Chrindie ‘95: Starflyer 59’s Gold

But then along comes a band who gives praise to Jesus Christ, their Lord and Savior, and their new album is as mopey as can be.
Gold - Starflyer 59

Starflyer 59’s self-titled debut, aka Silver (due to its monochromatic cover), was one of those albums. Along with releases from Mortal, The Prayer Chain, and The Violet Burning, Silver forever changed my view of Christian music. Here was music made by devout Christians that was just as good, inventive, intense, and noteworthy as anything in the secular arena.

But when Starflyer 59 released their second self-titled album, aka Gold (again, due to its monochromatic cover), I took a while to warm up to it. I wasn’t disappointed per se, but I was expecting more My Bloody Valentine-esque walls of noise. Those were present, but I also heard guitar riffs and melodies that owed more to The Beach Boys than Kevin Shields, and compared to Silver’s lush production, Gold sounded flat, particularly in the drums. (I later learned this was a deliberate aesthetic choice by bandleader Jason Martin, who wanted to capture a ’70s rock sound.)

But grow on me it did because at the time, Gold seemed to be about one thing: girls. Specifically, girls that Martin couldn’t be with or girls who had left for whatever reason and broken his heart. In any case, the album felt like one long ode to broken relationships and unrequited love. Sure, Gold opens with “A Housewife Love Song,” and all seems well and nicely domestic. But two songs later, Martin’s singing “When You Feel Miserable.” And later, there’s “You’re Mean,” “Messed Up Over You,” and “When You Feel The Mess.” Not exactly the most uplifting material, based on song titles alone.

Starring rats, an awesome suit, some creepy cake, and the future Mrs. Martin.

Jason Martin has never been the most poetic lyricist, but lyrics like “Tell it long, so true, so sweetly to me/So long, so blue, completely over you/But now I’m messed up over you” prove plenty profound when backed by tons of reverb and distortion. And then there’s “Indiana,” which finds Martin imploring “Stay, these days and you will find/All the hurting here will die/Be better when you’re mine” against an equally soulful riff. (Note: If you were a girl who received a mix tape from me some time in the mid-to-late 90s, then you probably heard this song.)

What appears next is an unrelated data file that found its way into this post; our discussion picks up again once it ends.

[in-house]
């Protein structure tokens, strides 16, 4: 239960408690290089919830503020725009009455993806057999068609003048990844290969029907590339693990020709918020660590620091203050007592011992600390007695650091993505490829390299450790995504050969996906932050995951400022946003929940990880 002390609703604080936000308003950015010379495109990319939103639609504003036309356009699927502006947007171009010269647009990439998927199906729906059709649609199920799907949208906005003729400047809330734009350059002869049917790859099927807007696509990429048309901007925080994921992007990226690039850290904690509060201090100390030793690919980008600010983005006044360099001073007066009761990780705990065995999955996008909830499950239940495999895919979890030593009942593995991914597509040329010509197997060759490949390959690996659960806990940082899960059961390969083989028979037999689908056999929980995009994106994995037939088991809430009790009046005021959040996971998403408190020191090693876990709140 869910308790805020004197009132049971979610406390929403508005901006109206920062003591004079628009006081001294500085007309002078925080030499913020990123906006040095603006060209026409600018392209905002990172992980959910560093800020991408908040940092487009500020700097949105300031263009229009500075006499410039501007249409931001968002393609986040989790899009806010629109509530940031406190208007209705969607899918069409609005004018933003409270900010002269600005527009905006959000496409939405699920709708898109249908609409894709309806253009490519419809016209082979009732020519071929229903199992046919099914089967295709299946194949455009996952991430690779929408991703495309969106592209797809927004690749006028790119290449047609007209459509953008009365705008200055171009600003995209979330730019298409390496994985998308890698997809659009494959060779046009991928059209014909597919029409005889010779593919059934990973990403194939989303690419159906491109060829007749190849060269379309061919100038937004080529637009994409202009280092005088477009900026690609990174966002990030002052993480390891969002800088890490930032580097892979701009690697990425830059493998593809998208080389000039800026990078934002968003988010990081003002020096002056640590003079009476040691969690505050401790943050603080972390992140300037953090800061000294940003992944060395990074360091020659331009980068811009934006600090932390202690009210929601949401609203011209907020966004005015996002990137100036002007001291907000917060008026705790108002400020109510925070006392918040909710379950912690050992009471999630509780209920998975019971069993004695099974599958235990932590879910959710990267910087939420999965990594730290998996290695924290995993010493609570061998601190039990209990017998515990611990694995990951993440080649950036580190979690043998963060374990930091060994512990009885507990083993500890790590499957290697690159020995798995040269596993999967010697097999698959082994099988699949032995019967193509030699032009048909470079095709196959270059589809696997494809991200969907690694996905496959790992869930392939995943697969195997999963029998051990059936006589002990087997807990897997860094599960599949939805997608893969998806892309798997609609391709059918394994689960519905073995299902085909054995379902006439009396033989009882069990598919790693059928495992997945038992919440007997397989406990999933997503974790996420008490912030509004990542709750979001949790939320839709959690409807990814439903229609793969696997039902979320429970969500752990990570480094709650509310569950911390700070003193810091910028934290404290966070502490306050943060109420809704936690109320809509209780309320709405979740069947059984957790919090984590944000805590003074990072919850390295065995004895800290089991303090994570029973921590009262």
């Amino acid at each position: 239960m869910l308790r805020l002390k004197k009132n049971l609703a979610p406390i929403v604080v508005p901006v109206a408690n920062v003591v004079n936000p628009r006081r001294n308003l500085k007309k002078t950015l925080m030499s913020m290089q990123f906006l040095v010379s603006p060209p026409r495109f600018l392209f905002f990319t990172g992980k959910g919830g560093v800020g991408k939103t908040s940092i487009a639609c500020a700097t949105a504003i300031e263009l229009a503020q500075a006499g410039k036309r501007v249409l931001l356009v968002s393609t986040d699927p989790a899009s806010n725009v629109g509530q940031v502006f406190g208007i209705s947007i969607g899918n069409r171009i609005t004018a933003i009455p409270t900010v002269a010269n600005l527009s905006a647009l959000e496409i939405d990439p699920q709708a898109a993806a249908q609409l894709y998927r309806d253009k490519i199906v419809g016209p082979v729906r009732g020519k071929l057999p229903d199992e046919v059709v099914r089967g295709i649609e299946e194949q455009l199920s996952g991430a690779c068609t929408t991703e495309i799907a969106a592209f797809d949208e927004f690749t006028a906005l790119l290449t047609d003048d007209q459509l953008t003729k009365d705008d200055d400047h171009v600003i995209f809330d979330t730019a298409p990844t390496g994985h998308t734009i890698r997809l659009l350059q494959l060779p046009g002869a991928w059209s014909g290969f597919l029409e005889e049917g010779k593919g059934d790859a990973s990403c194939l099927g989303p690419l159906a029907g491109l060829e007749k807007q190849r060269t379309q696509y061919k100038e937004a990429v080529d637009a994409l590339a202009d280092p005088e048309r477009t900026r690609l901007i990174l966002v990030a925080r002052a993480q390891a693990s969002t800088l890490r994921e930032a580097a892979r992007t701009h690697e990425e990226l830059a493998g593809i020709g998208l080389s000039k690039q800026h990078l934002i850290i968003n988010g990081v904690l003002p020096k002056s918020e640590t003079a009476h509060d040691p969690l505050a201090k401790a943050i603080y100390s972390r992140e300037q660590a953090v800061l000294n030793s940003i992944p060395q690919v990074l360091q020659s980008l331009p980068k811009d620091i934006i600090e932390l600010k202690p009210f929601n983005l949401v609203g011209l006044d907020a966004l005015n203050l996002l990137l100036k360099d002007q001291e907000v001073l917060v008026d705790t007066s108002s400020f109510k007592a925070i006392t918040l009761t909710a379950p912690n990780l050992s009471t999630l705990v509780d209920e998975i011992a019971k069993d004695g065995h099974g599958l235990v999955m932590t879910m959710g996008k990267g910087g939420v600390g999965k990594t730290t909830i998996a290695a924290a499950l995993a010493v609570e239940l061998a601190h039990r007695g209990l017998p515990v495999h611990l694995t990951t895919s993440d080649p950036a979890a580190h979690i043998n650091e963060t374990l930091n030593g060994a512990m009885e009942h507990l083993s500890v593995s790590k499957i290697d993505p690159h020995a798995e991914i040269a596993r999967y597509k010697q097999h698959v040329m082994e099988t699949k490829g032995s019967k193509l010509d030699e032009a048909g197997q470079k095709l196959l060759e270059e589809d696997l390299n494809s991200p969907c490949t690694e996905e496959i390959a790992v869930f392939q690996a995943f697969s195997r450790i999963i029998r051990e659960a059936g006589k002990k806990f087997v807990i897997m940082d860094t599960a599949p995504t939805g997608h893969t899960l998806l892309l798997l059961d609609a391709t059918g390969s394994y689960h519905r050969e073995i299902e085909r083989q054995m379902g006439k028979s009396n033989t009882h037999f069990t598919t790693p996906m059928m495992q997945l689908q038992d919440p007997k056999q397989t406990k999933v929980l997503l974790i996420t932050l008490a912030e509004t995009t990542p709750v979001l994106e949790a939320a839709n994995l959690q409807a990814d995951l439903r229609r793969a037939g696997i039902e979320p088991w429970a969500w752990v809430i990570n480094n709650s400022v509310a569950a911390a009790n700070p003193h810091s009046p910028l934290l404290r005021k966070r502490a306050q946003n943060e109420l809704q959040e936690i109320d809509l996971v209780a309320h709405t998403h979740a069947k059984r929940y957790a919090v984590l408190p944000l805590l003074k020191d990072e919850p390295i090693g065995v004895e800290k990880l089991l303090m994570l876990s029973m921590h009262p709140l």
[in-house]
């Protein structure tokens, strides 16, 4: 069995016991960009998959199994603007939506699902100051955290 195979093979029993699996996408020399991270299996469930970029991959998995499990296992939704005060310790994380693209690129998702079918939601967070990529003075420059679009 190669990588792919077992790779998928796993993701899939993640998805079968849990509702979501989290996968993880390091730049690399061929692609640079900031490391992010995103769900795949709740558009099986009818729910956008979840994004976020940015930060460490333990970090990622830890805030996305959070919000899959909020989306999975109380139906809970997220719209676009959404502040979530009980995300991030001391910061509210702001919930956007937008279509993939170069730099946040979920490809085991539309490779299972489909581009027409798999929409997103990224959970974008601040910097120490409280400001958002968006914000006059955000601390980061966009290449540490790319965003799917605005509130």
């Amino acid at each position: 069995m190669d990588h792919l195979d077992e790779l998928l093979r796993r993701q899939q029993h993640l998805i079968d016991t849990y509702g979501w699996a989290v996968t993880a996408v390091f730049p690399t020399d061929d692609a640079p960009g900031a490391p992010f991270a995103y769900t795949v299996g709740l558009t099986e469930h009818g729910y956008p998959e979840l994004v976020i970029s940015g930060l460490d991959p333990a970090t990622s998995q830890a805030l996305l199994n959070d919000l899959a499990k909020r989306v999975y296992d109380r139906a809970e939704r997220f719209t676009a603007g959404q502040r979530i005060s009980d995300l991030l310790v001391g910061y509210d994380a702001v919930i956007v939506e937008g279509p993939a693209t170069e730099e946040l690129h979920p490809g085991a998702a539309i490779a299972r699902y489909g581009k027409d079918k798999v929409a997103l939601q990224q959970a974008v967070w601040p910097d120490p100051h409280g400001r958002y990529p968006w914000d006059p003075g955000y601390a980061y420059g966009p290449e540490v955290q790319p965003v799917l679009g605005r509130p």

Starflyer 59's Jason Martin and Drew Larson
Jason Martin and Drew Larson, Starflyer 59’s original bassist.

Indeed, Gold features some of Martin’s mopiest, and therefore, most soulful songwriting ever, particularly on the one-two punch of “Messed Up Over You” and “When You Feel The Mess.” (Oh, and the epically downbeat “Next Time Around” on Gold’s companion Le Vainqueur EP.) And again, let me reiterate that this soulfulness isn’t about anything “spiritual” per se, but rather, all about heartache. Heartache so bad, in fact, that Gold’s liner notes needed to include a reference to Psalm 34:18: “The Lord is near to the brokenhearted, and saves those who are crushed in spirit.”

This may all seem trivial, but realize that in 1995, I was a painfully awkward, hormone-addled, romantic train-wreck just entering college. I had countless crushes on girls who never knew because I was too shy and awkward to tell them. And a part of me felt guilty for feeling that heartache because it seemed so… un-Christian and worldly. As a good youth group kid, my heart and mind should’ve been on “Godly” things, not the latest girl to tie my heart up in knots.

But then along comes a band who, in the liner notes to every album, gives praise to Jesus Christ, their Lord and Savior, and their new album is as mopey as can be, filled with as much unrequited love and broken hearts as it was guitar reverb and distortion (which is to say, an awful lot). In a strange way, it was liberating to know that other Christian fellas felt the same way about those seemingly “trivial” things, and weren’t afraid to sing about it — or play a blistering, distortion-laced guitar solo because of it.

That was two decades ago. Both Martin and I are now married, with our own families. I’m sure he looks back on that time with some embarrassment; I certainly do. I’ve since learned that Gold’s lyrics weren’t quite as girl-centric as I once thought they were, but even so, I listen to Gold and I remember the awkward kid I was — and still am, at times. I remember the girls, and laugh at how silly my moping was, while realizing I can be just as awkward now in my adult relationships. And heartache is something I will always experience this side of eternity. But Gold is still here, and with its distorted surf riffs, endless amounts of reverb, and painfully hushed vocals, it helps ease the pain. Or at least helps the moping go a bit more smoothly.

This entry was originally published on Chrindie 95 on .

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